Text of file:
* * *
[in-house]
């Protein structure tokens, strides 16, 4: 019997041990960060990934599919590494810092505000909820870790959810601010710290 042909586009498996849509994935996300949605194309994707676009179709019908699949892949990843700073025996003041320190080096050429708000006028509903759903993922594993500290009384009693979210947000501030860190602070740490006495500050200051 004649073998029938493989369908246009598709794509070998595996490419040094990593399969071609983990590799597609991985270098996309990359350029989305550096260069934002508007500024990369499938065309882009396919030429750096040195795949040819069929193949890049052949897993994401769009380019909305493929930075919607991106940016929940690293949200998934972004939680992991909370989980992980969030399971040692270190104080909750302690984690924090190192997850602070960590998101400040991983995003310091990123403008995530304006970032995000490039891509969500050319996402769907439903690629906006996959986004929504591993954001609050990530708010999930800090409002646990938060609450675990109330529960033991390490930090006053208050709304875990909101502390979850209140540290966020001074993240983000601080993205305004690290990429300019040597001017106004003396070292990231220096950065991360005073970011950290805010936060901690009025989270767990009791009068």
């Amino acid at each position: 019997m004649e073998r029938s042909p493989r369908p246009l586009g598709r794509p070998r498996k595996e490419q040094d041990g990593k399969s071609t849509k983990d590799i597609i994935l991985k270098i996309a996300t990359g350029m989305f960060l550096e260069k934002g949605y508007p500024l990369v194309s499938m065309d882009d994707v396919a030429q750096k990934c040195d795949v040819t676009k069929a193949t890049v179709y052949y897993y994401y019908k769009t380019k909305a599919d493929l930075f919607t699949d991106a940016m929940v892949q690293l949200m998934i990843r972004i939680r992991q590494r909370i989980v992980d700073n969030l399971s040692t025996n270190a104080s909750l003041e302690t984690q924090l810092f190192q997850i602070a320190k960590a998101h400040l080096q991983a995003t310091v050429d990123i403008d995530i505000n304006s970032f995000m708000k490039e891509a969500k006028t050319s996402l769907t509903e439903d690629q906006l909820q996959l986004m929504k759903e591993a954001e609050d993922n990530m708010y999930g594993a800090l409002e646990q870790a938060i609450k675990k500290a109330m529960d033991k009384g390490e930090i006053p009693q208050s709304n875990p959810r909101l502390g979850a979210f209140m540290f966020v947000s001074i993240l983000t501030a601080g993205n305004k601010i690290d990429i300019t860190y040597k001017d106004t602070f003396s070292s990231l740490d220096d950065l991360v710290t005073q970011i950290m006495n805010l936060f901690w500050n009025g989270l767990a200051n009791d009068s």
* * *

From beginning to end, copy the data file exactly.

[in-house]
């Protein structure tokens, strides 16, 4: 019997041990960060990934599919590494810092505000909820870790959810601010710290 042909586009498996849509994935996300949605194309994707676009179709019908699949892949990843700073025996003041320190080096050429708000006028509903759903993922594993500290009384009693979210947000501030860190602070740490006495500050200051 004649073998029938493989369908246009598709794509070998595996490419040094990593399969071609983990590799597609991985270098996309990359350029989305550096260069934002508007500024990369499938065309882009396919030429750096040195795949040819069929193949890049052949897993994401769009380019909305493929930075919607991106940016929940690293949200998934972004939680992991909370989980992980969030399971040692270190104080909750302690984690924090190192997850602070960590998101400040991983995003310091990123403008995530304006970032995000490039891509969500050319996402769907439903690629906006996959986004929504591993954001609050990530708010999930800090409002646990938060609450675990109330529960033991390490930090006053208050709304875990909101502390979850209140540290966020001074993240983000601080993205305004690290990429300019040597001017106004003396070292990231220096950065991360005073970011950290805010936060901690009025989270767990009791009068």
């Amino acid at each position: 019997m004649e073998r029938s042909p493989r369908p246009l586009g598709r794509p070998r498996k595996e490419q040094d041990g990593k399969s071609t849509k983990d590799i597609i994935l991985k270098i996309a996300t990359g350029m989305f960060l550096e260069k934002g949605y508007p500024l990369v194309s499938m065309d882009d994707v396919a030429q750096k990934c040195d795949v040819t676009k069929a193949t890049v179709y052949y897993y994401y019908k769009t380019k909305a599919d493929l930075f919607t699949d991106a940016m929940v892949q690293l949200m998934i990843r972004i939680r992991q590494r909370i989980v992980d700073n969030l399971s040692t025996n270190a104080s909750l003041e302690t984690q924090l810092f190192q997850i602070a320190k960590a998101h400040l080096q991983a995003t310091v050429d990123i403008d995530i505000n304006s970032f995000m708000k490039e891509a969500k006028t050319s996402l769907t509903e439903d690629q906006l909820q996959l986004m929504k759903e591993a954001e609050d993922n990530m708010y999930g594993a800090l409002e646990q870790a938060i609450k675990k500290a109330m529960d033991k009384g390490e930090i006053p009693q208050s709304n875990p959810r909101l502390g979850a979210f209140m540290f966020v947000s001074i993240l983000t501030a601080g993205n305004k601010i690290d990429i300019t860190y040597k001017d106004t602070f003396s070292s990231l740490d220096d950065l991360v710290t005073q970011i950290m006495n805010l936060f901690w500050n009025g989270l767990a200051n009791d009068s």